Berkeley Police Department, or BPD, announced in a press release June 1 that officers will be allowed to wear LGBTQ+ Pride pins — a decision made in “commitment to, and support of,” the LGBTQ+ community.
Riya Master, ASUC external affairs vice president, called the pins an “empty-handed gesture,” while Paola Bacchetta, campus professor of gender and women studies, said she did not care; an officer could wear a “clown suit” and they would still be part of “police oppression.”
“It’s kind of alarming to see someone in a police uniform — that represents the entire oppression of a community — bear a symbol that is supposed to represent joyousness,” Master said. “It seems like a waste of resources and a waste of time.”
Byron White, BPD spokesperson, said BPD has given officers Pride pins over the past several years. He noted that wearing a Pride pin, or any other community-representing symbol, can be a “conversation starter.”
BPD has a “culture of inclusivity,” according to White. He said there have been officers who transferred to BPD because it was more inclusive than the police departments they previously worked with.
“The LGBTQ+ community is part of the community, like everyone else,” White said. “A good starting point is treating people with dignity and respect — that’s something we try to do with all calls.”
White added that BPD has not had LGBTQ+ awareness training in “a while.”
Bacchetta said BPD and UCPD policing strategies are a “catastrophe” and she fears for “the lives of queer people on campus.”
UCPD has not responded to a request for comment as of press time.
“We are incarcerated at a higher rate than the heterosexual (population),” Bacchetta said. “It doesn’t make me feel safe and it doesn’t make me feel my students are safe.”
Maria Yates, a volunteer for Berkeley Copwatch, noted that BPD prides itself in diversity — racial, queer or otherwise. While proponents of queer hiring would say that is a win, a diverse police department, however, does not prevent racial disparities in law enforcement, Yates said.
She added that racial disparities in BPD’s policing have been documented since 2012 and, most recently, in the city auditor’s report.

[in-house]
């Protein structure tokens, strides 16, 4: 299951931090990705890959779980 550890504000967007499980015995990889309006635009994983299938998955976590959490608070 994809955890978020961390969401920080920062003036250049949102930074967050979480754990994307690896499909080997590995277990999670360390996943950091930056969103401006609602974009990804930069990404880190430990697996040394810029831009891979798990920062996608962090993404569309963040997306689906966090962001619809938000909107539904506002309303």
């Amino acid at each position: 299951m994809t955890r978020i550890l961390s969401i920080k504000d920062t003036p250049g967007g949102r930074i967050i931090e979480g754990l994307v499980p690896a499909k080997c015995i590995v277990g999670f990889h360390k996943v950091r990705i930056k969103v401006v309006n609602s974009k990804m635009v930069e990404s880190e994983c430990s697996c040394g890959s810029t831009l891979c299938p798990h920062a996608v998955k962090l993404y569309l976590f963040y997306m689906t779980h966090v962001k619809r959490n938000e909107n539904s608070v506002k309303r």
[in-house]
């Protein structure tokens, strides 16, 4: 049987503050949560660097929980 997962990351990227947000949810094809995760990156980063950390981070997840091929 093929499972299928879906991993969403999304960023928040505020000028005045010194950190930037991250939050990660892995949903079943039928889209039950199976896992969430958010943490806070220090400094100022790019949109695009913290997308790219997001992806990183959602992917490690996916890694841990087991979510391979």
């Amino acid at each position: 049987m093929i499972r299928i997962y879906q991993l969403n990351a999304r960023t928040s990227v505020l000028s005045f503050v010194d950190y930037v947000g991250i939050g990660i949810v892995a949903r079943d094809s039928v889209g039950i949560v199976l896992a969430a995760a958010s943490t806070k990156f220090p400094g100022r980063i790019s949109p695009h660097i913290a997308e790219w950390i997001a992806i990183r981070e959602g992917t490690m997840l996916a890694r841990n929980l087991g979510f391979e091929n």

Yates also alleged that, per Berkeley Copwatch’s documentation, Berkeley’s unhoused residents are harassed at least weekly.
According to a May 2020 study by UCLA School of Law’s Williams Institute, 8% of transgender adults experienced homelessness the previous year; however, only 3% of cisgender individuals and genderqueer sexual minorities did over the same period.
Yates said a model exists for an alternate form of crisis response in the form of a Berkeley Specialized Care Unit, or SCU.
The difference between SCU and police, according to Yates, is that SCU’s first responders would be psychologists and social workers. Yates noted that these first responders would have hundreds of hours of training in de-escalation, restorative justice and recognizing varying mental illness manifestations.
“There needs to be a response that centers health, safety and care that does not revolve around the police,” Yates said. “The police are an untrusted and feared entity among intersectional communities that need crisis services support.”
AB 988, a bill currently in the California State Senate, previously connected mental health crises with a number of police-related deaths.
A previous version of AB 988 alleged that 25% of fatal law enforcement shootings since 2015 were related to mental health crises.
“AB 988 intends to expedite the implementation of a mental health crisis line here in California to avoid unnecessary 911 calls, which disproportionately lead to excessive uses of force against communities of color and people in the LGBTQ+ community,” said Assemblymember Evan Low, D-Silicon Valley, in an email.
Low also serves as the chair of the California LGBTQ Legislative Caucus and was the youngest openly LGBTQ+ mayor in the country in 2010.
The current version of AB 988 reads that the legislature “intends to enact” laws that would make the phone number “988” a suicide prevention hotline by July 16, 2022.
Legislation such as AB 988 and other criminal justice reforms are meant to end the paradigm of mental health crises being treated as crimes, according to Low’s office.
Low’s office added that it hopes AB 988 will lead to better police and mental health expert responses along with improved relationships with communities of color and queer people.
“We know all too well that many mental health crises don’t require a response from law enforcement, as not every issue constitutes a public safety threat,” Low said in the email. “The LGBTQ Legislative Caucus was proud to support this bill, as it will not only lead to more peaceful resolutions when a person is in crisis, but it will also make better use of law enforcement agencies’ resources to keep the public safe.”